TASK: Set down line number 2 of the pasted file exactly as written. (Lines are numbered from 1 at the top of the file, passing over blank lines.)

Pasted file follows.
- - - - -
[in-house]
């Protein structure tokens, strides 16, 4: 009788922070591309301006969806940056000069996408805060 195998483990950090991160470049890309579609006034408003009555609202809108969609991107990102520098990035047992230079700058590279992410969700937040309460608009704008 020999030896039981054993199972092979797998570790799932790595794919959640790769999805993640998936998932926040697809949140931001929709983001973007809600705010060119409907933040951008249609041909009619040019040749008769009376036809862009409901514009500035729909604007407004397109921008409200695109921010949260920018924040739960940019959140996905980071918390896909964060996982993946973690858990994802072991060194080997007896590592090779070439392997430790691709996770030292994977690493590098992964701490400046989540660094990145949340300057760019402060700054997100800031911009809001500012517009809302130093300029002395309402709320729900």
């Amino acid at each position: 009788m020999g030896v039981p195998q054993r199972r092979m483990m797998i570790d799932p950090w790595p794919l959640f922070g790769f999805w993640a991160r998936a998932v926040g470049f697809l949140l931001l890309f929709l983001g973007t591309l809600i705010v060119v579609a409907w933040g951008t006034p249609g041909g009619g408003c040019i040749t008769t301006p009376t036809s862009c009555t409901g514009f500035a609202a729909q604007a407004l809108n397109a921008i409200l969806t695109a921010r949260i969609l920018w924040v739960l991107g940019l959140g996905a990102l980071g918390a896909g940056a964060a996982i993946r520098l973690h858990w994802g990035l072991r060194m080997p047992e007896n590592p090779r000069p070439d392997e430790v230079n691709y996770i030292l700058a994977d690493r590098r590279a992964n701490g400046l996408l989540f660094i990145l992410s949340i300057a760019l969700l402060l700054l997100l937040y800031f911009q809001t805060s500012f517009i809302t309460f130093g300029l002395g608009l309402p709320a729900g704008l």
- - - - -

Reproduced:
């Protein structure tokens, strides 16, 4: 009788922070591309301006969806940056000069996408805060 195998483990950090991160470049890309579609006034408003009555609202809108969609991107990102520098990035047992230079700058590279992410969700937040309460608009704008 020999030896039981054993199972092979797998570790799932790595794919959640790769999805993640998936998932926040697809949140931001929709983001973007809600705010060119409907933040951008249609041909009619040019040749008769009376036809862009409901514009500035729909604007407004397109921008409200695109921010949260920018924040739960940019959140996905980071918390896909964060996982993946973690858990994802072991060194080997007896590592090779070439392997430790691709996770030292994977690493590098992964701490400046989540660094990145949340300057760019402060700054997100800031911009809001500012517009809302130093300029002395309402709320729900």